I subscribe to a weekly newsletter called Sgt. Grunt. It is published weekly on Fridays by a one of us Marines who never quit being a Marine after we quit wearing the uniform. It has a store site where you can purchase Marine related items, but mostly it consists of short letters, remembrances and salutes to us marines active and inactive.
You have probably figured I’m a old bird by now, but some of these letters really remind me just how old I’m getting to be. For instance recently there has been a spate of entries regarding the old boot rifle training camp at Camp Mathews. This camp no longer exists as one of the letters noted last Friday. The old Marine stated his platoon was the last to do rifle there in 1964. This was where the recruits at the San Deigo Recruit Depot got their live fire training. I did my rifle training in nineteen-fifty-six. Camp Mathews was located north of San Deigo in what is Layhola now. It sat just off old highway 101 on the east side of the road. It was a series of rolling hills and gullys, with the rifle ranges located in the lowest valleys.
We were bussed up to Mathews in old grey Navy buses, with our rifles and duffel bags. We lived out of the duffel bags for the whole duration of the time spent there. I disremember if it was four or six weeks, but it was a pain in the a$$. We were quartered in row after row of eight man squad tents. These were erected over a plywood floor with a outside frame of two by fours, with the heavy five inch octagon pole in the middle supporting the whole thing. If you ever saw the TV series MASH that was what our living quarters looked like. Except we did not have the mesh siding like they did. On hot days we could with permission roll the sides up (seldom given). At night they were rolled down and secured it was almost not worth the trouble to roll the sides up. We had eight canvas army cots in each tent around the outside edge. Each day was started with the cleaning and police our tents and entire area with the walks swept and the dirt Lawn raked.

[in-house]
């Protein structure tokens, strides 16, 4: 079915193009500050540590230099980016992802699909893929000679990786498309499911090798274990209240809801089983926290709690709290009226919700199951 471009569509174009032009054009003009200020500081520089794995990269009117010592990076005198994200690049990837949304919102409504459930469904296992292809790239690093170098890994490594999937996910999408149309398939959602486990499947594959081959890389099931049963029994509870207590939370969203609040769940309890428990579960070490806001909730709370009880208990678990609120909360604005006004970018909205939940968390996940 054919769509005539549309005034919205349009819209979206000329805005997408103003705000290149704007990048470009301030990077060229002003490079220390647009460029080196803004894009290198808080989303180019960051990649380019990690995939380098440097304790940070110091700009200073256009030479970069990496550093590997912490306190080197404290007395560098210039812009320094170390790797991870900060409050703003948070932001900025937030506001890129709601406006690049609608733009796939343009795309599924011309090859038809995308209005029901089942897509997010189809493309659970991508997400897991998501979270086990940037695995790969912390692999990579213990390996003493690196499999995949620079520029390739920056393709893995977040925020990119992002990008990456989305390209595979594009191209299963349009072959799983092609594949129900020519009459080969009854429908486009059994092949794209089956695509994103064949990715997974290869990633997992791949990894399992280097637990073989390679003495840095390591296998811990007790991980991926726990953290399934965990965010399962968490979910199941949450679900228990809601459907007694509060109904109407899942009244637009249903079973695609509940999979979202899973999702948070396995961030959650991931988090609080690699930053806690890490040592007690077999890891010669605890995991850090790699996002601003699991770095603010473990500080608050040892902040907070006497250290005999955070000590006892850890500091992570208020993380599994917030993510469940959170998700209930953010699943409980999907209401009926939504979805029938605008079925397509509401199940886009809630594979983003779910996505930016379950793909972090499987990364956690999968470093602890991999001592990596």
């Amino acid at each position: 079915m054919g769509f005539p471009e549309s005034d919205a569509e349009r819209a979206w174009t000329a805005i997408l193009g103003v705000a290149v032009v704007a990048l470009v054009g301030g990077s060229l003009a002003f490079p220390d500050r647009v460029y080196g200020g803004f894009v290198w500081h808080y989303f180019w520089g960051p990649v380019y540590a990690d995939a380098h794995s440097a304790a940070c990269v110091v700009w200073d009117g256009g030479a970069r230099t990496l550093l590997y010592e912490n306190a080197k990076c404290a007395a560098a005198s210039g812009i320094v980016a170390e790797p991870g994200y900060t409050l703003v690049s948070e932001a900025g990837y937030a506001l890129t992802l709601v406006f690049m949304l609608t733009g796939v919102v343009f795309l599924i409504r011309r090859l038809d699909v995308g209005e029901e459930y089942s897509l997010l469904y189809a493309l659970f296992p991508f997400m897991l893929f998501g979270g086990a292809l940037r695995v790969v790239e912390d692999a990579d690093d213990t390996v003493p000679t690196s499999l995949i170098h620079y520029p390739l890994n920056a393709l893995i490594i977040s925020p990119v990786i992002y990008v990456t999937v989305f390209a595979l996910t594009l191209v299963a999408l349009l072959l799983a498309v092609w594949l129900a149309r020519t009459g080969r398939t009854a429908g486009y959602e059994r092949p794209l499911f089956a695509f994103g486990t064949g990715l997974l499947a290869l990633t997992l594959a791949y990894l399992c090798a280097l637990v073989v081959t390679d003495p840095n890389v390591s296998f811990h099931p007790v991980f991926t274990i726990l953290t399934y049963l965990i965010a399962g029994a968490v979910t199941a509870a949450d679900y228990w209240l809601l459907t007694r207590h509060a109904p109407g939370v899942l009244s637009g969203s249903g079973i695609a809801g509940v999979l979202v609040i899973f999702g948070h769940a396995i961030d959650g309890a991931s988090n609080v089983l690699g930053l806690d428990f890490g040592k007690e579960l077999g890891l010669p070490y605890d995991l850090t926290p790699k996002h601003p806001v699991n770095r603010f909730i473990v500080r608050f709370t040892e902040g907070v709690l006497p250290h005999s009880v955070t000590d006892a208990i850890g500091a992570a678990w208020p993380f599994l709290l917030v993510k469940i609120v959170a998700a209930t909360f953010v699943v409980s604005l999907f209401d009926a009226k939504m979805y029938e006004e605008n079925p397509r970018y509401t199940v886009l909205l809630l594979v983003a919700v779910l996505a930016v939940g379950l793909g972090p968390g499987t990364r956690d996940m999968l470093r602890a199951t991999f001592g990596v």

In boot camp we had no first name unless there was someone else with the same last name then a initial was used. In our platoon we had two sets of brothers and a set of cousins. They were known a big Decker and little Decker, Plugh 1 and Plugh 2 and Riley 1 and Riley 2. But I deviate from my story, one night we had turned in with lights out, now after lights out there was no talking allowed. One guy named Robert Washington chimed out with goodnight Bob seven times. One other asked what the hell you doing? He replied I just thought all of us in this tent is named Robert, a thought that had escaped us all. About that time the drill instructor stuck his head into the tent and blared “Bob up and kiss my A$$, And give me fifty pushup’s”. This was September and early November, hardly more than a mile off the ocean. It was hot in the days but bitterly cold and often foggy at night. We had these old cots with the thin canvas bottom two sheets replaced weekly and the two thin wool blankets we had brought with us. It got cold at night. Each tent had a kerosene heater in it which when we were allowed to light them were useless in these tents and most of the time they would not ignite and when they did gave off a vile fume that was sicking. We burned by day and froze by night but they were making tough Marines out of us kids.